Lord Kitchener (1850-1916) was a British general who served as minister for war until his death in June 1916. Born Herbert Kitchener in Ireland, as a teenager he followed his father into military service and saw action with the French during the Franco-Prussian War. From the early 1880s, Kitchener served almost three decades as a military commander and consul in the colonies, most notably in India, Egypt, Sudan and South Africa. He was second in command during the Boer War and helped engineer a victory for Britain, albeit at a heavy cost. When the war broke out in 1914 Kitchener, by now a field marshal, was appointed Secretary of State for War. Unlike most of his contemporaries, Kitchener expressed pessimistic but tellingly accurate views about the coming war. Rather than ‘being over by Christmas’, as some claimed, Kitchener believed it would run for years and cost millions of human lives. He also became the public face of the British war effort, appearing on a famous series of propaganda posters that indignantly insisted that British men volunteer for service. Identifying the immovable nature of the Western Front, Kitchener supported attacks on German allies, beginning with an invasion of the Ottoman Empire; this led to Kitchener’s association with the disastrous Gallipoli campaign, which brought him some discredit. Kitchener was also subject to criticism during the Shell Crisis of mid-1915, with claims he had failed to identify the need for increased munitions production. In June 1916 Kitchener was killed while travelling to Russia when the Royal Navy vessel he was aboard struck a mine during a heavy storm off the Scottish coast. He was the highest ranked British military or political figure killed during World War I.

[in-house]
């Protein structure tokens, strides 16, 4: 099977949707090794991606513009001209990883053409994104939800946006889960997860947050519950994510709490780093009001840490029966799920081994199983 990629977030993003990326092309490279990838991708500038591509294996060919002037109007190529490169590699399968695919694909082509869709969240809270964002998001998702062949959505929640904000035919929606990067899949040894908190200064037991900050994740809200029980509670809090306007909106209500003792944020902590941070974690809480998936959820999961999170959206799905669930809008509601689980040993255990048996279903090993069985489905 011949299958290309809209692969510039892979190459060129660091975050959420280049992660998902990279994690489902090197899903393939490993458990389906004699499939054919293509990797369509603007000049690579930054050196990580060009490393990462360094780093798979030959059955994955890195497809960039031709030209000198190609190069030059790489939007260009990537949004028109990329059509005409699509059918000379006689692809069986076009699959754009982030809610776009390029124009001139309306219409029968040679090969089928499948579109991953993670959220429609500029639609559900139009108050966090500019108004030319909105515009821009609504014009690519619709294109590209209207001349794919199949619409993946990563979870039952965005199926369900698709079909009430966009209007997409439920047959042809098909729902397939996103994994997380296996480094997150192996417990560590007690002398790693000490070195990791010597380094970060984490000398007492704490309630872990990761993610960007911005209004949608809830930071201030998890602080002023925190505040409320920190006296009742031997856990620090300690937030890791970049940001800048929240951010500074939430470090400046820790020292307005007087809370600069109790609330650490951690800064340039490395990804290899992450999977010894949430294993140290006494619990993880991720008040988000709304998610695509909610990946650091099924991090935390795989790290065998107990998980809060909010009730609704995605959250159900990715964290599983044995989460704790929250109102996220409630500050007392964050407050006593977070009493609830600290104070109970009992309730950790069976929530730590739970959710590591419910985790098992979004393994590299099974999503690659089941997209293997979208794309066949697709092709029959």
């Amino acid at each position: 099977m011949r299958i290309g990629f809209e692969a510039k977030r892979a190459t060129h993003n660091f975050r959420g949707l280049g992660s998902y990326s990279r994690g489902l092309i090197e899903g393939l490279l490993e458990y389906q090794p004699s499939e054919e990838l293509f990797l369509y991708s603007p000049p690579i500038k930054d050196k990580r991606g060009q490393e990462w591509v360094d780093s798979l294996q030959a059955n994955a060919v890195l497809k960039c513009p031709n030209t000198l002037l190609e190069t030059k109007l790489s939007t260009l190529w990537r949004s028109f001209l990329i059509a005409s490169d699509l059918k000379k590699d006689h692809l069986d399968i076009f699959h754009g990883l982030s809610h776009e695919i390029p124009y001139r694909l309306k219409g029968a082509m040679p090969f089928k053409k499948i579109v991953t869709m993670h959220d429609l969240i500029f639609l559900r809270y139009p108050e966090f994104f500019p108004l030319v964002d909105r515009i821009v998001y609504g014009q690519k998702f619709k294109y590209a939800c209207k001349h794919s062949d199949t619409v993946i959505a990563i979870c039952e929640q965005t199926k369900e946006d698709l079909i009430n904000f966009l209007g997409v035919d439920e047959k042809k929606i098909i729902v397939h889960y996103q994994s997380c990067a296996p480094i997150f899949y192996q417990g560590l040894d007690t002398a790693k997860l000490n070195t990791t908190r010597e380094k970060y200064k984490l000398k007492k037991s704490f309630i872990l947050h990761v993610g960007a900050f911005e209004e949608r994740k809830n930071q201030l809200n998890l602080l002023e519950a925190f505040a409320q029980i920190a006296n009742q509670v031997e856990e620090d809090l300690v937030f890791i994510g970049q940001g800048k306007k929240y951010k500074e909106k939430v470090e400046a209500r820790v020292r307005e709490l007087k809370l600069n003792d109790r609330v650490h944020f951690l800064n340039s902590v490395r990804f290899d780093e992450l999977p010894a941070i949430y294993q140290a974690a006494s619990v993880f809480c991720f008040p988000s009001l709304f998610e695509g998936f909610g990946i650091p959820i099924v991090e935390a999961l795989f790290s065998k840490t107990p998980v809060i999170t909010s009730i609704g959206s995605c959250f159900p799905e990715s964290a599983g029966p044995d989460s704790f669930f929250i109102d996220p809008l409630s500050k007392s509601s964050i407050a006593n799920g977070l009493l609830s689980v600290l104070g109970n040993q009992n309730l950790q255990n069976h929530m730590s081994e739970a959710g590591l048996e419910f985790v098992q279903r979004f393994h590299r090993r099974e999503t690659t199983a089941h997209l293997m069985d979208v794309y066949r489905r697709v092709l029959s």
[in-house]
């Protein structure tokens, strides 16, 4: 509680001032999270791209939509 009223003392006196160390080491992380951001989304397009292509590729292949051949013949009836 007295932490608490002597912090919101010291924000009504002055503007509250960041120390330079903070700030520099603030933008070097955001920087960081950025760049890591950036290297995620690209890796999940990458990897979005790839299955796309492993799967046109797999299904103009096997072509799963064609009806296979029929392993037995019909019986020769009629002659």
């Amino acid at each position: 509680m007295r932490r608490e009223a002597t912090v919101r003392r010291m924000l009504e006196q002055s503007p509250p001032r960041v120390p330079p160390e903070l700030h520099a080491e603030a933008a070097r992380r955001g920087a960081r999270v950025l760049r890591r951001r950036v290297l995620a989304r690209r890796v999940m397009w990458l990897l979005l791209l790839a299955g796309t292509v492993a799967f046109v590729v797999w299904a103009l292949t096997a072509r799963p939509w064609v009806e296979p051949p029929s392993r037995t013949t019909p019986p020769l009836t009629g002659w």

Raymond Poincare (1860-1934) was a French politician who served for eight years as the nation’s president, including the duration of World War I. Born into an affluent middle class family, the young Poincare lived through the Franco-Prussian War and the occupation of Lorraine, an event that coloured his attitude to Germans and German militarism. He went on to study and practise law before entering politics in 1886. By his early 30s, Poincare was already France’s minister for finance and a skilled public orator. He became prime minister in January 1912 and worked to strengthen France’s alliances with both Britain and Russia. The following year Poincare was elected president of France. Despite the presidency having been largely symbolic, Poincare used it to continue his foreign policy agenda and advance war preparations. Universal military service was increased from two years to three, while an income tax was introduced to fund arms purchases. During World War I Poincare chaired the Council of Ministers and continued to influence both domestic policy and military strategy; he also made several publicised visits to the front. As the war took its toll on France, Poincare’s popularity also waned. In late 1917 he was forced to appoint Georges Clemenceau, a man who had often attacked Poincare in his newspapers, as prime minister. Clemenceau came to dominate both the war effort and the peace process, while Poincare took a back seat. He remained in politics, however, and returned to the prime ministership twice during the 1920s.